While I was already running a bit late, the lines both outside and at will call caused me to miss the first song entirely. Stage 48 is a new venue, so it still has a few kinks to work out. (Um, $4 for coat check? Fuck you.) What they don't have a problem with is the sound. I was able to snag a spot on the balcony stage left, so even though I was likely just listening to the stage monitors, the sound was full and detailed. I never saw more than Hess' headstock, but I had the perfect view of Kimock choosing his slides and effects from the tops of the amps behind him, Worrell tickling the multi-colored keys of his ancient Hohner clavinet D6, and the commodious drumkits of Ingram and young Kimock.
The first set was rooted in funk, with Hess building the stem to allow Kimock, Worrell, and a saxophonist to take turns decorating the branches. The penultimate song featured a fiery double drum solo by Wally and John Morgan that had everyone in the room smiling. Former center-fielder for the NY Yankees, Bernie Williams, sat in on guitar for one tune, and was later traded for Gregg Allman Band's Scott Sharrard on the set-closing "Take Me to the River." Sung with passion by Worrell, who incidentally performed the Al Green cut quite often with Talking Heads, "River" swelled to include elements of Parliament's "Bop Gun" and Sly & the Family Stone's "Sing a Simple Song."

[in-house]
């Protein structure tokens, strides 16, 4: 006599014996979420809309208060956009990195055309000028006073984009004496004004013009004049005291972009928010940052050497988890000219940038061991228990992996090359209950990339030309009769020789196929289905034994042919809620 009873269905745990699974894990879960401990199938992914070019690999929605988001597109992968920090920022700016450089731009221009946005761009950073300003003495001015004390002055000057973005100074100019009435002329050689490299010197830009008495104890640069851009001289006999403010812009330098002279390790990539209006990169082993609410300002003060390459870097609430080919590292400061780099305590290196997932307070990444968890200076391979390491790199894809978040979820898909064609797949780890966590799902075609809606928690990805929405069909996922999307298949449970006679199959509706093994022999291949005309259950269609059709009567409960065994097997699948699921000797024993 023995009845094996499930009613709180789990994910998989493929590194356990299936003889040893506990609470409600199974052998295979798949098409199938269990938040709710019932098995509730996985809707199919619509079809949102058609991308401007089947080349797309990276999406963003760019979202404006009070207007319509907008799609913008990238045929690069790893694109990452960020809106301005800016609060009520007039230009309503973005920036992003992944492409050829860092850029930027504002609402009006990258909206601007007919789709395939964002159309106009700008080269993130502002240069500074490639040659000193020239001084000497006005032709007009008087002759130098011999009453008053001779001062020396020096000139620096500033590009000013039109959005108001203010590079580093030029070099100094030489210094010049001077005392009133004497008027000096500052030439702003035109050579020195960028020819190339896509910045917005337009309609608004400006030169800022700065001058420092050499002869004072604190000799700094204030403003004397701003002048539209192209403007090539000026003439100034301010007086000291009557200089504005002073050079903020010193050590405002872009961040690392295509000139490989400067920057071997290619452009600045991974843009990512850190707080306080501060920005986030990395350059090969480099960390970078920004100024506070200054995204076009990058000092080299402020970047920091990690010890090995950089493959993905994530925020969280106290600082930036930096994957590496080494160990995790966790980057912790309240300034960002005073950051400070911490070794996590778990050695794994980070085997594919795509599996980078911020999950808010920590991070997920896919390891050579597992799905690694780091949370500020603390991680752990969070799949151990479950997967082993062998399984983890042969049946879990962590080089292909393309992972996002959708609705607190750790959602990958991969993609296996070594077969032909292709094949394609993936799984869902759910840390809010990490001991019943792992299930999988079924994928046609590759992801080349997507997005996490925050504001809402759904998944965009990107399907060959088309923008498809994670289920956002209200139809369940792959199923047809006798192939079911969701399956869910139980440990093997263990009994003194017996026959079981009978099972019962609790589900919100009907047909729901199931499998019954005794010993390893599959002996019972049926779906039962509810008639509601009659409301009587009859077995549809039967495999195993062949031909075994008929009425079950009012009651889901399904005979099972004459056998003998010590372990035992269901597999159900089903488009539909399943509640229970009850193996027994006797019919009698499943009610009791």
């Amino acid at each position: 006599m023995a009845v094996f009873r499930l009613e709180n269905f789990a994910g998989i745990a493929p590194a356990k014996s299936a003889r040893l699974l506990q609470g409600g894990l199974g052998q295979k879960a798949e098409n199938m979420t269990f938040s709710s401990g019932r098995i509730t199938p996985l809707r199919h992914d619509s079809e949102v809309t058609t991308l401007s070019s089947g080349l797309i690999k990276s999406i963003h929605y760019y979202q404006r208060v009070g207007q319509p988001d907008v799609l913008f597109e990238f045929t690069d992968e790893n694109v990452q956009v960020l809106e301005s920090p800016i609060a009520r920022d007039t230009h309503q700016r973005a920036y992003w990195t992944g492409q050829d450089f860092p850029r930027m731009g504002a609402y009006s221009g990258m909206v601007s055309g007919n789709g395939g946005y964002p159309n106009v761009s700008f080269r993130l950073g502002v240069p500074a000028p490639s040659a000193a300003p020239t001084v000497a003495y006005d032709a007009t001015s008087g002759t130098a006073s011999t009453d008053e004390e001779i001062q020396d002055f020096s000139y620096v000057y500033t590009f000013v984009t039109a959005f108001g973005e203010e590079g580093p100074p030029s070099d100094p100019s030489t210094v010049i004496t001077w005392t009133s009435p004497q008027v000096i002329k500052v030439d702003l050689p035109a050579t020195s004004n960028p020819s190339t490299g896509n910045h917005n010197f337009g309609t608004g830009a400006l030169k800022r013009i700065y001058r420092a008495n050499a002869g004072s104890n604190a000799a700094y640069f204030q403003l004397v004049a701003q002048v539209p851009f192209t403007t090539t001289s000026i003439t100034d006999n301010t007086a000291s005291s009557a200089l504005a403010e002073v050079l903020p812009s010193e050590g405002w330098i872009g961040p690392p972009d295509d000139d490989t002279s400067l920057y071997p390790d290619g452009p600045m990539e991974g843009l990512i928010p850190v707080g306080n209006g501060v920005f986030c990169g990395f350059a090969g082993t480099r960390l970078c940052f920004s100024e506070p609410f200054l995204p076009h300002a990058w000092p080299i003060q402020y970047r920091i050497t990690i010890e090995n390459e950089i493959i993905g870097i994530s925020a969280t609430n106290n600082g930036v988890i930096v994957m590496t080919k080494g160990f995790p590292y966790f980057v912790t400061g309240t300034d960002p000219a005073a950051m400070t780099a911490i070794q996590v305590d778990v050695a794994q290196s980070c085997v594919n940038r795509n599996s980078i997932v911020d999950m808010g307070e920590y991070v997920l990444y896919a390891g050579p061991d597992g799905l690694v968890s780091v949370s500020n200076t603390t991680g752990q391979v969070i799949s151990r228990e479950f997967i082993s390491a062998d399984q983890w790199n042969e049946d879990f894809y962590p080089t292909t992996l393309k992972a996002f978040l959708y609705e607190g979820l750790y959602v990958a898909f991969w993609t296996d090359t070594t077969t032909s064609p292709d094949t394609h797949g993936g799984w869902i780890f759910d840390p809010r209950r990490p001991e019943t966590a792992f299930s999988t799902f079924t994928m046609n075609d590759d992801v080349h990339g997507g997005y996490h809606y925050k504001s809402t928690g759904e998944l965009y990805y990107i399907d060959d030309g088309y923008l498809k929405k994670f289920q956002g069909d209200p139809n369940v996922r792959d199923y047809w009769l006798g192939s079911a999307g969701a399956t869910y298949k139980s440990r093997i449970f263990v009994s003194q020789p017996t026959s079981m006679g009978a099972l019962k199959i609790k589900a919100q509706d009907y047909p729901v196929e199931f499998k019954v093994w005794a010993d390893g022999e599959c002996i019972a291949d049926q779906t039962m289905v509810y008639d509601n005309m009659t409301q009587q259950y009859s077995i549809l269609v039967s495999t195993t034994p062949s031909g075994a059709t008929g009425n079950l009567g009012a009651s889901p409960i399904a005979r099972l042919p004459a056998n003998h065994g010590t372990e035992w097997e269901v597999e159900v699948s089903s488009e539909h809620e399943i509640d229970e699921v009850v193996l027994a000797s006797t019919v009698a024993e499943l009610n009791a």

Kimock's atmospheric noodling during the "Ice Cream" jam that ushered in set two suggested a spacey second half, but the funk wasn't forgotten as Worrell led the band on "Do It." Scott Sharrard returned to the stage to sing the crowd-pleasing "Inner City Blues," which leant itself to sax and slide guitar solos. Sharrard continued on vocals for "I Feel So Bad," which developed into the most inspired jam of the evening. Beginning as an ever-liquid multi-part Phish-esque head trip, the guitar synergy of Kimock and Sharrard coupled with the dual drums took this one down the meandering road to Dead terrain. Wide grins erupted on the faces of each bandmember as they witnessed the beauty of their collaboration. It was clearly the watershed moment, but the segue into "Red Hot Mama" proved the night wasn't over yet, as the chunky Funkadelic number found its way in and out of an extended "Come Together" tease. At the song's close, Kimock picked up the vocal mic and announced, "Well, it's still early, but we're turning into pumpkins." He followed with a few words on supporting live music and the relief effort, and then left the stage through the door to his right. Despite chants for an encore, the band remained backstage to complete their transformation into gourds. Like Cinderella, I'm just glad I made it to the ball.